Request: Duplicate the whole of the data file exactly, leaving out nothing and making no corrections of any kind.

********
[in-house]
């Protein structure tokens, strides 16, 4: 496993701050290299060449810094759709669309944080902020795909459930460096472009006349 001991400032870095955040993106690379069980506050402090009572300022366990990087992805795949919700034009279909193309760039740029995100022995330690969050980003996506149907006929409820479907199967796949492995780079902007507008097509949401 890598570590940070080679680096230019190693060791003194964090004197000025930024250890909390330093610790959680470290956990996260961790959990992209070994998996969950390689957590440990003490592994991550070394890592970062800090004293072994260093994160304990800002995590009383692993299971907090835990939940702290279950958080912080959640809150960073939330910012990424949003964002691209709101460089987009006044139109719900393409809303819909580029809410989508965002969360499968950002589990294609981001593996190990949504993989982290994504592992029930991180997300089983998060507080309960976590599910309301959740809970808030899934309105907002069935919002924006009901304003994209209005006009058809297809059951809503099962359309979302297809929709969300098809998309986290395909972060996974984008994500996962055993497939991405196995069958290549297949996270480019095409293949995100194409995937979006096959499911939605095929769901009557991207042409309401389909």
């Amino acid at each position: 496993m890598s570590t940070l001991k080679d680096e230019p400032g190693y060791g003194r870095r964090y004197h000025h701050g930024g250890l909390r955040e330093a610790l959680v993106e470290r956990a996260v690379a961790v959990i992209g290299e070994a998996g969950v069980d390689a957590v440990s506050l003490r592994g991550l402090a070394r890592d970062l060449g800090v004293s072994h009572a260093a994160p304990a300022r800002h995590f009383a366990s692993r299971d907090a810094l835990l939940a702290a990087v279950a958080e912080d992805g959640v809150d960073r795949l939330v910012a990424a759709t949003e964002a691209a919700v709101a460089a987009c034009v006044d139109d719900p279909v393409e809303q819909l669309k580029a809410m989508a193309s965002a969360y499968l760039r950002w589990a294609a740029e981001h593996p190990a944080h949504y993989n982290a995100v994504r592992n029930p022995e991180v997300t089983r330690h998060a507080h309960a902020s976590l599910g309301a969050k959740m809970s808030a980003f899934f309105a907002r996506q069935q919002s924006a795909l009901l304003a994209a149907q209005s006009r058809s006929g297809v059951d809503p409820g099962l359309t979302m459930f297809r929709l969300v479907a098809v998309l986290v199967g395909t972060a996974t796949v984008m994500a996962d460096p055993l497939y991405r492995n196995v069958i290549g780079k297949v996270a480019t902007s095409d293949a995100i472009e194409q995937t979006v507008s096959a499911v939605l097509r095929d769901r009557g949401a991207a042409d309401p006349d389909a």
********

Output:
[in-house]
């Protein structure tokens, strides 16, 4: 496993701050290299060449810094759709669309944080902020795909459930460096472009006349 001991400032870095955040993106690379069980506050402090009572300022366990990087992805795949919700034009279909193309760039740029995100022995330690969050980003996506149907006929409820479907199967796949492995780079902007507008097509949401 890598570590940070080679680096230019190693060791003194964090004197000025930024250890909390330093610790959680470290956990996260961790959990992209070994998996969950390689957590440990003490592994991550070394890592970062800090004293072994260093994160304990800002995590009383692993299971907090835990939940702290279950958080912080959640809150960073939330910012990424949003964002691209709101460089987009006044139109719900393409809303819909580029809410989508965002969360499968950002589990294609981001593996190990949504993989982290994504592992029930991180997300089983998060507080309960976590599910309301959740809970808030899934309105907002069935919002924006009901304003994209209005006009058809297809059951809503099962359309979302297809929709969300098809998309986290395909972060996974984008994500996962055993497939991405196995069958290549297949996270480019095409293949995100194409995937979006096959499911939605095929769901009557991207042409309401389909």
């Amino acid at each position: 496993m890598s570590t940070l001991k080679d680096e230019p400032g190693y060791g003194r870095r964090y004197h000025h701050g930024g250890l909390r955040e330093a610790l959680v993106e470290r956990a996260v690379a961790v959990i992209g290299e070994a998996g969950v069980d390689a957590v440990s506050l003490r592994g991550l402090a070394r890592d970062l060449g800090v004293s072994h009572a260093a994160p304990a300022r800002h995590f009383a366990s692993r299971d907090a810094l835990l939940a702290a990087v279950a958080e912080d992805g959640v809150d960073r795949l939330v910012a990424a759709t949003e964002a691209a919700v709101a460089a987009c034009v006044d139109d719900p279909v393409e809303q819909l669309k580029a809410m989508a193309s965002a969360y499968l760039r950002w589990a294609a740029e981001h593996p190990a944080h949504y993989n982290a995100v994504r592992n029930p022995e991180v997300t089983r330690h998060a507080h309960a902020s976590l599910g309301a969050k959740m809970s808030a980003f899934f309105a907002r996506q069935q919002s924006a795909l009901l304003a994209a149907q209005s006009r058809s006929g297809v059951d809503p409820g099962l359309t979302m459930f297809r929709l969300v479907a098809v998309l986290v199967g395909t972060a996974t796949v984008m994500a996962d460096p055993l497939y991405r492995n196995v069958i290549g780079k297949v996270a480019t902007s095409d293949a995100i472009e194409q995937t979006v507008s096959a499911v939605l097509r095929d769901r009557g949401a991207a042409d309401p006349d389909a």